Senior molecular biology major Jacob Hatch knows MRSA as the infection that took his dad’s leg. Hatch was thousands of miles away when Methicillin-ResistantStaphylococcus aureus decalcified the bones in his dad’s foot and lower leg, leading to an emergency amputation just below the knee. “It was really hard to hear the news–you never expect to hear someone in your family having to have a limb amputated,” Hatch said. “I felt helpless being so far away.”
Now, Hatch is exacting revenge on the bacteria. Researching alongside assistant professor of microbiology and molecular biology (and brother-in-law) Bradford Berges, Hatch is unlocking the power of a new MRSA-killer: bacteriophage. Phages are viruses that seek out, infect and kill bacteria. BYU researchers have successfully used them to save beehives from American foulbrood, and now they are harnessing their abilities to find MRSA and eliminate it.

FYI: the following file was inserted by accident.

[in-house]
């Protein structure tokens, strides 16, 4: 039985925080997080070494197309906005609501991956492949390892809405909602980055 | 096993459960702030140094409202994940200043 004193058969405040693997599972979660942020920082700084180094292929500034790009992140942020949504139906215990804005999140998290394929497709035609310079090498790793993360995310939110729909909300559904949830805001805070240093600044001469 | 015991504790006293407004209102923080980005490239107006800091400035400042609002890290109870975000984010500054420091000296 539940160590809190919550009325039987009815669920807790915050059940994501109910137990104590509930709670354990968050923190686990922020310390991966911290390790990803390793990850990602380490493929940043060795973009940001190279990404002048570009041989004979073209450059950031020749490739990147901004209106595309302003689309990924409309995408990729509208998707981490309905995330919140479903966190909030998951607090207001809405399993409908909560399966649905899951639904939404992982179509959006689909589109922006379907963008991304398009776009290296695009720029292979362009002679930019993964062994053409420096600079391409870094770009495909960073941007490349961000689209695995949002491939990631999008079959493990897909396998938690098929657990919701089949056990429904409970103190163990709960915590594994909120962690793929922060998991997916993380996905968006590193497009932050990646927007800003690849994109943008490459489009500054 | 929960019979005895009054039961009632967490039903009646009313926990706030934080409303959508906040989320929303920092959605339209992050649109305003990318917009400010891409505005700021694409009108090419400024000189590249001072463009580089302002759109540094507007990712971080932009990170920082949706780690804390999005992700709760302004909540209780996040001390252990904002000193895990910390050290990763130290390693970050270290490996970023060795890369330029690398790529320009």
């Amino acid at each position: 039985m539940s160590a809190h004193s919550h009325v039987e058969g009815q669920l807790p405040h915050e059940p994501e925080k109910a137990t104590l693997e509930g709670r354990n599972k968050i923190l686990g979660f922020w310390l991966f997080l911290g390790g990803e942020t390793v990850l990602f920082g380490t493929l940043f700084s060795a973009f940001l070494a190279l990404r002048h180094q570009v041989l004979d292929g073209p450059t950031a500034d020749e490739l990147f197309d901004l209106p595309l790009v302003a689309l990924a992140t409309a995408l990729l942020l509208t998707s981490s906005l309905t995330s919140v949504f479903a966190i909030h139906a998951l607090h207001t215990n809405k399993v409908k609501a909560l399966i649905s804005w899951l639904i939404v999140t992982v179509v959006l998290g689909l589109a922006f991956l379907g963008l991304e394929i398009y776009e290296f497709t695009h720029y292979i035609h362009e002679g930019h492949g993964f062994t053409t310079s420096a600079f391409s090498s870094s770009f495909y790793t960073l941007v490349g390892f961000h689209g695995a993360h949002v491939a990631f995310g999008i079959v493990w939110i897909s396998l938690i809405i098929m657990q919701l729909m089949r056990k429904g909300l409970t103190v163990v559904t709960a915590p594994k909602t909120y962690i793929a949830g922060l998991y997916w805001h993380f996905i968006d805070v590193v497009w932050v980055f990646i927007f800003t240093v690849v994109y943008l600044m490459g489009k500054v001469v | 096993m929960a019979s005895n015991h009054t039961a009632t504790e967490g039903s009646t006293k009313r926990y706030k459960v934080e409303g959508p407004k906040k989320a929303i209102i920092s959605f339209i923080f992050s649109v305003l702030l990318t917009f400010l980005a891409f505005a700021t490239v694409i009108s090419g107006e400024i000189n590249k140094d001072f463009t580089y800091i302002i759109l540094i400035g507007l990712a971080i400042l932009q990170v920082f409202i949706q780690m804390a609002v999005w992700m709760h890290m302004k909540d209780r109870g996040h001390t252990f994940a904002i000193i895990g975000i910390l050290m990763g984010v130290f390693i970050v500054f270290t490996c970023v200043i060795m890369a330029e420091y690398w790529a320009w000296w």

In a recent study published in PLOS ONE, Hatch, Berges and colleagues demonstrate the ability of phages to decontaminate human MRSA bacteria from both hard surfaces (glass table top) and fabrics (lab coat). Berges and Hatch’s research is showing that phages kill more than 99 percent of MRSA pathogens. “And while phages kill off bacteria, they will never cause any problems to humans because it’s a virus that’s evolved to infect bacteria cells,” Berges said. “It’s never going to infect human cells–it’s not even a possibility.”
To date, the research team has identified six unique phage types that can kill MRSA.